“That money doesn’t compare. You know, I know, and everyone else knows it.” He speaks hurriedly like he can’t wait to make his point, but I drag it out. Just to torture him.
“We’re moving into Crescent Hills,” I tell him.
“Because you want to take on that place, not because there’s money there.” His voice is flat, his expression expectant.
I can’t argue that truth. “It’ll be worth it to be closer to the docks,” I tell him, and he shakes his head in disagreement. My patience ebbs as I tap my razor again on the sink and hold it under the running water.
“I think we need to go north. A true expansion,” he tells me and waits with bated breath.
“Talvery territory?” I question him, my eyes on his in the mirror and he nods his head. “I already gave it to Romano.”
“It hasn’t been taken yet, and Romano can go fuck himself.” Jase’s voice is harsh and his persistence shines through. Jase keeps his gaze on me even though he’s breathing harder with excitement. “We were going to give Fallbrook to Romano and he already has the entire upper east. Talvery turf should be ours.”
His eyes dart over to mine, waiting for a reaction but I give him none. I didn’t sleep for shit and I don’t give a fuck about expanding.
“Are you that bored?” I ask him dully. I remember what it was like to take control, what was required to have my name permanently carved into this territory. The sickness of it all and the risk. It’s not worth the money it makes.
“Bored?” Jase breathes out forcefully. “It’s a lost opportunity.” I don’t respond. Instead, I finish shaving, careful not to react when Jase adds, “And what about Aria?”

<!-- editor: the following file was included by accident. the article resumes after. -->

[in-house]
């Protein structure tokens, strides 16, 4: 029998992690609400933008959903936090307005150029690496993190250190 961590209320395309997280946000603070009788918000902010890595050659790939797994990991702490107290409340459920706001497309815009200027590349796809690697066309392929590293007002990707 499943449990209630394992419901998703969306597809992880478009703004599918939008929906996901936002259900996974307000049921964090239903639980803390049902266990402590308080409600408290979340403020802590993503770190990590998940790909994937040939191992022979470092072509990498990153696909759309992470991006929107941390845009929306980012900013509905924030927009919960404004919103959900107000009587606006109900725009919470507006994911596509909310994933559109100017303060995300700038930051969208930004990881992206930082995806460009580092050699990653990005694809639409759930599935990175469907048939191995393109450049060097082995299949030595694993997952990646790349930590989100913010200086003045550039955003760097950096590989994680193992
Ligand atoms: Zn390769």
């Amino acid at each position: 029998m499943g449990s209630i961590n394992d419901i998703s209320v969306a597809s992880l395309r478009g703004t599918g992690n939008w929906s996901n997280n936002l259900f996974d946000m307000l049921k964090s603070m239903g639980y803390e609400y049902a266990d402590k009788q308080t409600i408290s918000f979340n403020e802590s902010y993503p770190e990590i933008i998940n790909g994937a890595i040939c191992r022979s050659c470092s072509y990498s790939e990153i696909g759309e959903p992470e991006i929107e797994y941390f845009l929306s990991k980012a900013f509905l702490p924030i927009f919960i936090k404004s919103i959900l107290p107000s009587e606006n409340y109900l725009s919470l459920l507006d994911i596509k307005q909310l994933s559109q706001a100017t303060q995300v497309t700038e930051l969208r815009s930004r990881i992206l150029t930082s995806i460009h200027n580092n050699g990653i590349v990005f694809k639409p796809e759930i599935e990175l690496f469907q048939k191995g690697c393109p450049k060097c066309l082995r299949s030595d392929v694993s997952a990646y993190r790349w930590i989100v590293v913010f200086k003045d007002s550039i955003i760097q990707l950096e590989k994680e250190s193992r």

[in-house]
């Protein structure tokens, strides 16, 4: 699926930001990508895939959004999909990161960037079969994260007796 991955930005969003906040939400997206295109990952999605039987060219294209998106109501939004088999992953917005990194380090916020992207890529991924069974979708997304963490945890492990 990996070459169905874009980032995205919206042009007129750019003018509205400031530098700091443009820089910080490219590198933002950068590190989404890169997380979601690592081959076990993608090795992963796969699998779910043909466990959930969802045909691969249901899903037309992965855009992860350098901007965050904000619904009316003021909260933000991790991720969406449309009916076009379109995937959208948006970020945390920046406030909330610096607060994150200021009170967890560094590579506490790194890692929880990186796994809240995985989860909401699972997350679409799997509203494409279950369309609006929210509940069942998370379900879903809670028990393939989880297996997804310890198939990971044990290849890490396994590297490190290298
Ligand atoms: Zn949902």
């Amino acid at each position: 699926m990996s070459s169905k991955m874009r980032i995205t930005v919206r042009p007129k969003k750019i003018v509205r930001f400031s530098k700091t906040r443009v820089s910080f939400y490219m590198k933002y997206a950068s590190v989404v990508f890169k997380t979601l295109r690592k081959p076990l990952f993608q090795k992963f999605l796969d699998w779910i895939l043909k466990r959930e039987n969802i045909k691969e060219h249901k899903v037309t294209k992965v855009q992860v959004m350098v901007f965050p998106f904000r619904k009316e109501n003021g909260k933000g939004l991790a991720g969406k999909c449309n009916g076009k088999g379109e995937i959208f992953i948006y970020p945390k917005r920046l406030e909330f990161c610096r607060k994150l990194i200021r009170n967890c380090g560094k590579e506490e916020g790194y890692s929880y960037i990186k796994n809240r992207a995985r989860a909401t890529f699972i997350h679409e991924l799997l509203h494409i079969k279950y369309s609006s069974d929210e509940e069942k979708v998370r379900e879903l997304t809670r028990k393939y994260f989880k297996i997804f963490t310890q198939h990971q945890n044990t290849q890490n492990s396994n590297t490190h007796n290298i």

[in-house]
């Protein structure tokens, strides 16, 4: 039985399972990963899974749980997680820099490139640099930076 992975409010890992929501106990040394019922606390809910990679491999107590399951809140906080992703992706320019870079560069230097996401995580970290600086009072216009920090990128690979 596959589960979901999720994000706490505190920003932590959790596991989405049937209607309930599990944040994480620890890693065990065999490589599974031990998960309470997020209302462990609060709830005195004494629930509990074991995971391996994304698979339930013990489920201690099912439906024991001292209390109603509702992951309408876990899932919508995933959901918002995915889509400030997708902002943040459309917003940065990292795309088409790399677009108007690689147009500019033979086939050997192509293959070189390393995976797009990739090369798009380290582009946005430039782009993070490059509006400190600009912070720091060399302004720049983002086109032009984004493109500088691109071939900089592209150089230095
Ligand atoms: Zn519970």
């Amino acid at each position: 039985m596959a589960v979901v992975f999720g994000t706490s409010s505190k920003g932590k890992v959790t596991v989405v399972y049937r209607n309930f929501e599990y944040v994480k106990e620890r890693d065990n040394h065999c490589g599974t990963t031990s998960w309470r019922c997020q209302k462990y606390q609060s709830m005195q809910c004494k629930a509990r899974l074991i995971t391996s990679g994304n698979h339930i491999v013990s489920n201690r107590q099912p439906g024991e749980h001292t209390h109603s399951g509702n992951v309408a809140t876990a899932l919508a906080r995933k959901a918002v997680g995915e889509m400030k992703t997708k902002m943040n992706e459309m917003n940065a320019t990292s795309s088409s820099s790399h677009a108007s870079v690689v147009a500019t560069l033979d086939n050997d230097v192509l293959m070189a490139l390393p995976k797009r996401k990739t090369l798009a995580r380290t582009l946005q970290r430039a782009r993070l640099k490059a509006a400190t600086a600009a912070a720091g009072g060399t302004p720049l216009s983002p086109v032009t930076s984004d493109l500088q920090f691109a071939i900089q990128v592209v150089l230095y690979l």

I rip the hand towel from where it hangs at my right and dampen it under the faucet. It’s hard to contain what I feel for her. The loss is too real. It’s too close.
“What about her?” As I clean off my face, ignoring the screaming pain in my chest, he tells me, “I heard about how she’s handling things.” I grip the towel tighter, praying my brother doesn’t say something that drives me to break his fucking jaw. Last night… I can’t even think about how the truth stabbed me in the heart like nothing else has before.
He tells me, “I think she’d want this.”
My brow furrows and I focus on breathing and controlling my expressions. “Want what?” Speaking hurts. Even breathing hurts. Everything fucking hurts.
“I think she’d want to still have the territory… maybe for her?” he offers, tilting his head and raising his brow. “Can you imagine how she’d react if we killed her family and gave her land to Romano?”
Using the dry section of the towel, I run it over my jaw, knowing exactly how she’s going to react and hating it. I swallow thickly, knowing I can keep her here. Physically, I have the means to keep her here, but that will only add to her hate. And I want her to love me. I need her to love me.
“What if, instead, we do as little damage as possible?” He moves out of the doorway as I toss the towel into the sink and make my way past him to my dresser for my cufflinks. I’m running through the motions, focused on every mundane detail that’s led me to this point in life.
“Any damage we do will break her, Jase,” I tell him halfheartedly.
“I’m telling you, this is a good idea, Carter.”
He stands a few feet from me, leaning against the wall with his arms crossed. “We already told Romano, but I say we hit them back to back. Talvery, then Romano and we take it all.”
“With what men?” I ask him, feeling the tingling rage creep up my spine. “Do you remember the cost of it all? How many men have to die for you to be satisfied?” My voice is raised, and my pulse quickens. I swallow back the anger when he doesn’t respond.
He flinches at the severity of my tone.
I add, “This isn’t a game and every move has consequences.”
“It’s all a game, brother.” He looks me in the eyes as he says, “A well-played and thought-out game.”
He stares at me and I him as he tells me, “If Aria was able to convince those men to do what she suggested yesterday, we would have the upper hand. Talvery and Romano would lose men, and we’d be waiting to take out the rest,” he talks with an evenness that sounds so reassuring.
“Only Aria doesn’t know that,” I tell him while taking a step forward and reaching for my jacket, which is draped across the dresser. “She doesn’t know how many will die. And she will never be okay with wiping out her family.”
The hint of a smile that was on his lips falters. “She has more to learn,” is all he can say.